Tom Mighell: But I also have got to believe that there are other lawyers out there who do — who will give you a better experience. So, I think we’re still in a phase where people aren’t using them the right way, but I’d also make the argument that regardless of the technology with your experience, some lawyers just aren’t going to get back to you. Lawyer without a portal you call and ask for them to call you back, some of them are not going to get back to you because they’re just bad lawyers or they’re just bad communicators. I know that the portal changes the nature of what a lawyer does. So, I mean, I would hope that it would. I would hope that as we’re saying here that it makes it easier for lawyers to communicate with people. But it’s clear that it’s not necessarily that way.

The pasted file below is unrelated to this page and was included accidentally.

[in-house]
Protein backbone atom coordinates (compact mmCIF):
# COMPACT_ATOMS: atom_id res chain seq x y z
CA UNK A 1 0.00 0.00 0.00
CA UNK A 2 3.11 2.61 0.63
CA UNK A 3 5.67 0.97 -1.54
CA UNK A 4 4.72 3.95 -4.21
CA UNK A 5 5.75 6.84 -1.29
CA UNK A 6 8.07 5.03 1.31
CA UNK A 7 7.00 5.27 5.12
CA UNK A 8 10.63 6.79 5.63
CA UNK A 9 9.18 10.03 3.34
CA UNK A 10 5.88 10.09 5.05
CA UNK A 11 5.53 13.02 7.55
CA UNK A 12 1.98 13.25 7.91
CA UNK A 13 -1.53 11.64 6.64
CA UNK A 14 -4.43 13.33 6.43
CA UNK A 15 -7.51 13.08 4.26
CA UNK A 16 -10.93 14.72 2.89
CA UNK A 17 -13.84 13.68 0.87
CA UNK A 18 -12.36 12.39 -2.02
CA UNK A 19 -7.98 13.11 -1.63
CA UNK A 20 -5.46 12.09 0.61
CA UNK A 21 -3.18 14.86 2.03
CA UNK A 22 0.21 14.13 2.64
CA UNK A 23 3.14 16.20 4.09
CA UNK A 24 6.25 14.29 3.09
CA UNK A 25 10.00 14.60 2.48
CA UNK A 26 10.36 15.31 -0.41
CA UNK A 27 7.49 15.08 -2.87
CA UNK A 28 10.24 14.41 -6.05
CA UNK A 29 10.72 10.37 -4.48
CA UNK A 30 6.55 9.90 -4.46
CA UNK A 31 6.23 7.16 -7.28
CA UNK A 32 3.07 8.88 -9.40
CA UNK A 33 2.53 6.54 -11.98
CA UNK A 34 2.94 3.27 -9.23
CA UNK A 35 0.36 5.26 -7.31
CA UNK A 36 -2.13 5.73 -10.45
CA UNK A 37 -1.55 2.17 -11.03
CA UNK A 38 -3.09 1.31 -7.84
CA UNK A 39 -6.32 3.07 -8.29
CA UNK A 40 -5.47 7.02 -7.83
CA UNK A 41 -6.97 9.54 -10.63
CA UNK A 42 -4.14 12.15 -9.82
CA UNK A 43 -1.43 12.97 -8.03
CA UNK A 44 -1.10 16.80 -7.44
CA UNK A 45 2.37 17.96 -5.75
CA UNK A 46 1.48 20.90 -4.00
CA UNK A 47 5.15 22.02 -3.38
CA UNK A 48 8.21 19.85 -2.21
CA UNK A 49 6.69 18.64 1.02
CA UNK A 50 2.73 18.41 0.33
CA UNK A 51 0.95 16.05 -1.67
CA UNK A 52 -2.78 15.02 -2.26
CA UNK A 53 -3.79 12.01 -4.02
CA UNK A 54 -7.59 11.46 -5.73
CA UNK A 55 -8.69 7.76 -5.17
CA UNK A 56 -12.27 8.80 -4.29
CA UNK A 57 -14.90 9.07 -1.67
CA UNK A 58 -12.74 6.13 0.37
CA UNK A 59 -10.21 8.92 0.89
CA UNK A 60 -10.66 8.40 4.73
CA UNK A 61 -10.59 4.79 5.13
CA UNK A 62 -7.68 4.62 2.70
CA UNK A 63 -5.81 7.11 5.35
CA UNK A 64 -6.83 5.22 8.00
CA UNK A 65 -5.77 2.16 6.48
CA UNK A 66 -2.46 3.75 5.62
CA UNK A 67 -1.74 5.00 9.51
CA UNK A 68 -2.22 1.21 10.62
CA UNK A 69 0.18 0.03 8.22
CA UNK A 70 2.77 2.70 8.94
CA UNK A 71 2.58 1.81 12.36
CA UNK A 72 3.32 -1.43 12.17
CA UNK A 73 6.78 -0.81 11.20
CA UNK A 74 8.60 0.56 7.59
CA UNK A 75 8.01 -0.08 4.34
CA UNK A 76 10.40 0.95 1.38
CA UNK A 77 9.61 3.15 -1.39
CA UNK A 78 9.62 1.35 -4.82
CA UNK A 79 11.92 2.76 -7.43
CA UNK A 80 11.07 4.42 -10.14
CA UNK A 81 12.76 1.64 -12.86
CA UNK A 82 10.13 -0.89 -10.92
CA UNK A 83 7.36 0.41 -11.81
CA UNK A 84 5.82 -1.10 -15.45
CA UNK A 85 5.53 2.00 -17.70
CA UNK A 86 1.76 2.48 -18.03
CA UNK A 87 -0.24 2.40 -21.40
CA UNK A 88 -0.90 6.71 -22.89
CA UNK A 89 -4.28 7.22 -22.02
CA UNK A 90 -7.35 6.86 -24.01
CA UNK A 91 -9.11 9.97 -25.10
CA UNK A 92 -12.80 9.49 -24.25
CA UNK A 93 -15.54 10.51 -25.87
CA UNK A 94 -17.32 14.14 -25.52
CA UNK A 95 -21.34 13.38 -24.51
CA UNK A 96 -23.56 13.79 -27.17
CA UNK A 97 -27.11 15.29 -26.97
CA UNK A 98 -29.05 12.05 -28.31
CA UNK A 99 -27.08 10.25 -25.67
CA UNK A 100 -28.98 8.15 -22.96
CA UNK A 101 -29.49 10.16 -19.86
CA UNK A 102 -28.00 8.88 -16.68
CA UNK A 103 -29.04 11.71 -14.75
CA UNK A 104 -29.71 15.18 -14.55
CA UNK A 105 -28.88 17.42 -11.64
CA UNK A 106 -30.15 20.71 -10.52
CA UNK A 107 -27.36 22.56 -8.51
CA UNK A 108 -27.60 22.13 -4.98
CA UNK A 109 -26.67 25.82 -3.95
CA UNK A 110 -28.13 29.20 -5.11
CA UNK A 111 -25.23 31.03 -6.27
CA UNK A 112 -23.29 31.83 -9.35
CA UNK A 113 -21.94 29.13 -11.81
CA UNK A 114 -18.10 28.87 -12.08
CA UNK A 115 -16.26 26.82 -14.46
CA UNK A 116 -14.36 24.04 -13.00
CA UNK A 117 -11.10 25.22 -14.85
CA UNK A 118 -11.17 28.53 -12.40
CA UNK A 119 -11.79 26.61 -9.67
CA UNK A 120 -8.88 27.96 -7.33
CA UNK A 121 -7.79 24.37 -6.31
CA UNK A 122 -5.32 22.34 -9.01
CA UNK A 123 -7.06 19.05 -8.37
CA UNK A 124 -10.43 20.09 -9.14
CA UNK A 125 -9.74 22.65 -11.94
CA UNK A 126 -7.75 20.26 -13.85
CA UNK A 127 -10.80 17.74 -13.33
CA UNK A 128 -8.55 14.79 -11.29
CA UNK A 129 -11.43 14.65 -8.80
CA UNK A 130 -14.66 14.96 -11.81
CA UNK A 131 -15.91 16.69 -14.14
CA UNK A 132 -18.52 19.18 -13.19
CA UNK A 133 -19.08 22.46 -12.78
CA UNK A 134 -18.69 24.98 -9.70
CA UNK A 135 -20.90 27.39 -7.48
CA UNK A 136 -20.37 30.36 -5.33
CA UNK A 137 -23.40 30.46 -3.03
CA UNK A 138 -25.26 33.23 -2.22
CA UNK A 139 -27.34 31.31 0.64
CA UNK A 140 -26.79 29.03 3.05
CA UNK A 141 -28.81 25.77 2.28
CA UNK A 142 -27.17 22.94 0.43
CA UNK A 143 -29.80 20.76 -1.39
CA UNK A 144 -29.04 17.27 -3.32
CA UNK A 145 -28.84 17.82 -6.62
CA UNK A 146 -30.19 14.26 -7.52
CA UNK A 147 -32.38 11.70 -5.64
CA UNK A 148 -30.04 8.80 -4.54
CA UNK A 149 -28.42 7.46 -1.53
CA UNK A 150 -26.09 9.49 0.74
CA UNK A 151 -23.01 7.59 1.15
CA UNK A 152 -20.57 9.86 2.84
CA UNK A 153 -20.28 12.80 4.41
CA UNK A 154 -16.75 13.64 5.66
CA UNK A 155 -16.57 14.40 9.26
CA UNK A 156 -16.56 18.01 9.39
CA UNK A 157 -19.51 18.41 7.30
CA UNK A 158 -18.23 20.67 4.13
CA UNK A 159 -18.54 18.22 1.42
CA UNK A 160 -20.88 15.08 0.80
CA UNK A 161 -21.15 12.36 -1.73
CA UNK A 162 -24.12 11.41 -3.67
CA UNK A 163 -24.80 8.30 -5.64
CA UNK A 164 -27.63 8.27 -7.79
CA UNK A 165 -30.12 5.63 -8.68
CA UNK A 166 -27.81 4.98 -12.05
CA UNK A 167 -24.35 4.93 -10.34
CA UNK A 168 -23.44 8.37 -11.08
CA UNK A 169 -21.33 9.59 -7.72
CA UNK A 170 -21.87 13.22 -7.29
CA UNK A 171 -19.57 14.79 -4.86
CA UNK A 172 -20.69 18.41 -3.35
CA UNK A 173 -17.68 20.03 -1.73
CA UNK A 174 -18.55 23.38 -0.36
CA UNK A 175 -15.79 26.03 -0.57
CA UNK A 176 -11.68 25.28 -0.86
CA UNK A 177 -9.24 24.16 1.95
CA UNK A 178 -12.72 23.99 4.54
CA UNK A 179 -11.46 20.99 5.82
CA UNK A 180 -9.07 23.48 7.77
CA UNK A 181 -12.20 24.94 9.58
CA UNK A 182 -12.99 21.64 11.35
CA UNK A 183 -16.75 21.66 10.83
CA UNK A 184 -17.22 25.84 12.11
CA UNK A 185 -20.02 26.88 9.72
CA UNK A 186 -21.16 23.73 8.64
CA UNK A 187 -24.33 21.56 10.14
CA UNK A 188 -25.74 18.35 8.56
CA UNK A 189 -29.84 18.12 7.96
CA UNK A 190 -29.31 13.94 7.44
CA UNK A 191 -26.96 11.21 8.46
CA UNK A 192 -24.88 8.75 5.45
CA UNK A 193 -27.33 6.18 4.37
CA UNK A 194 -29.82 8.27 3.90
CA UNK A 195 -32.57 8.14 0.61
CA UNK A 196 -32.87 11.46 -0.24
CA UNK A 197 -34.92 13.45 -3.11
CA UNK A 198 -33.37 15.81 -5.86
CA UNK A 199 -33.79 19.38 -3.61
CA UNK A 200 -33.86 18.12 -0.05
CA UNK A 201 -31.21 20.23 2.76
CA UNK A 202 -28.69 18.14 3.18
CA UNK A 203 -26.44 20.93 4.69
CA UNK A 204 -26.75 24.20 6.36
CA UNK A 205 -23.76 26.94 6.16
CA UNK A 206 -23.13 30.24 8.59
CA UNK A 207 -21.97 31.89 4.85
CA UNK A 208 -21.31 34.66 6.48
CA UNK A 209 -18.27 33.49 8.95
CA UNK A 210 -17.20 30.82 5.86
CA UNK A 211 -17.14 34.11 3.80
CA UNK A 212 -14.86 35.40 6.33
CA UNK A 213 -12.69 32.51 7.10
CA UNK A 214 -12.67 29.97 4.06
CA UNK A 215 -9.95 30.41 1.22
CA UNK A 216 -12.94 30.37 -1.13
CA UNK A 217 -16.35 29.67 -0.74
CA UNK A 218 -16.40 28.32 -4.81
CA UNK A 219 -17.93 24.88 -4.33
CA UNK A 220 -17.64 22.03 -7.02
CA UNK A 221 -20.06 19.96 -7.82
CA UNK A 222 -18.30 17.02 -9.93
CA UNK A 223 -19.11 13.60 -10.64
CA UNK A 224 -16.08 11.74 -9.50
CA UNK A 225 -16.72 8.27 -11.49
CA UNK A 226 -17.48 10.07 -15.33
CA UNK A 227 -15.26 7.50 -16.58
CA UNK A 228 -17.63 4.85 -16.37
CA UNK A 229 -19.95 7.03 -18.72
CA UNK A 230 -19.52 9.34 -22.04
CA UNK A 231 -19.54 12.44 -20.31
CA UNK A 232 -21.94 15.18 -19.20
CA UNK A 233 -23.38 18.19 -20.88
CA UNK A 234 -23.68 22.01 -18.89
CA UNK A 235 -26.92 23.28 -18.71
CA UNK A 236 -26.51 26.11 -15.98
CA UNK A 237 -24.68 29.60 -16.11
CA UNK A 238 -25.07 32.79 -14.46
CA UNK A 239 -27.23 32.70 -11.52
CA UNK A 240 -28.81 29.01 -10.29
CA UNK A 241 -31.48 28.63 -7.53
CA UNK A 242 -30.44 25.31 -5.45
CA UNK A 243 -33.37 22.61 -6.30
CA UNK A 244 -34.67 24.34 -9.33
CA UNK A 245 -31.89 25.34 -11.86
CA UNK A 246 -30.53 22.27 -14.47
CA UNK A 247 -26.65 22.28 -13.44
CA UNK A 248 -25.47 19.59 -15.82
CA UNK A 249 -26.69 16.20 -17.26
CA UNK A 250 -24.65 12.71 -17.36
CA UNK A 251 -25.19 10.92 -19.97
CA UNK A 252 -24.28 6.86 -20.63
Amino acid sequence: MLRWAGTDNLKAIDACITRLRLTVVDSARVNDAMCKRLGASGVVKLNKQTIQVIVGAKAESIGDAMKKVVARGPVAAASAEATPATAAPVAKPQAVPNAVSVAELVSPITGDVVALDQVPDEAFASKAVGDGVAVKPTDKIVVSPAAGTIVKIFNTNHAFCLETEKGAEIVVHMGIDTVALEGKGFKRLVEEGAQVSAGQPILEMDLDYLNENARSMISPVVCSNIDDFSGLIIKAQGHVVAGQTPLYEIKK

Dennis Kennedy: Well, what I would say is on the portal side, there’s this little thing in technology that we like to call automation, where you could actually program the stuff so you would respond to things. But I want to add one more thing because I think they’re portals had become really interesting as this sort of way to contact people, where there are a couple things that we really don’t like. So, a lot of people especially the students I deal with and young people don’t use email. A lot of people don’t talk on the phone anymore. And so, I think portals are actually helping us get to what I call the post email world as we kind of gradually drift toward that. And I think that the portals to me kind of interesting is kind of getting me out of that email overload, the spammy world of email into this clean place where I have exactly what I want. So, that’s sort of my last meta thought. I guess, Tom, we’ve kind of touched on this but I’m guessing you have a list of why people should consider using portals at this point.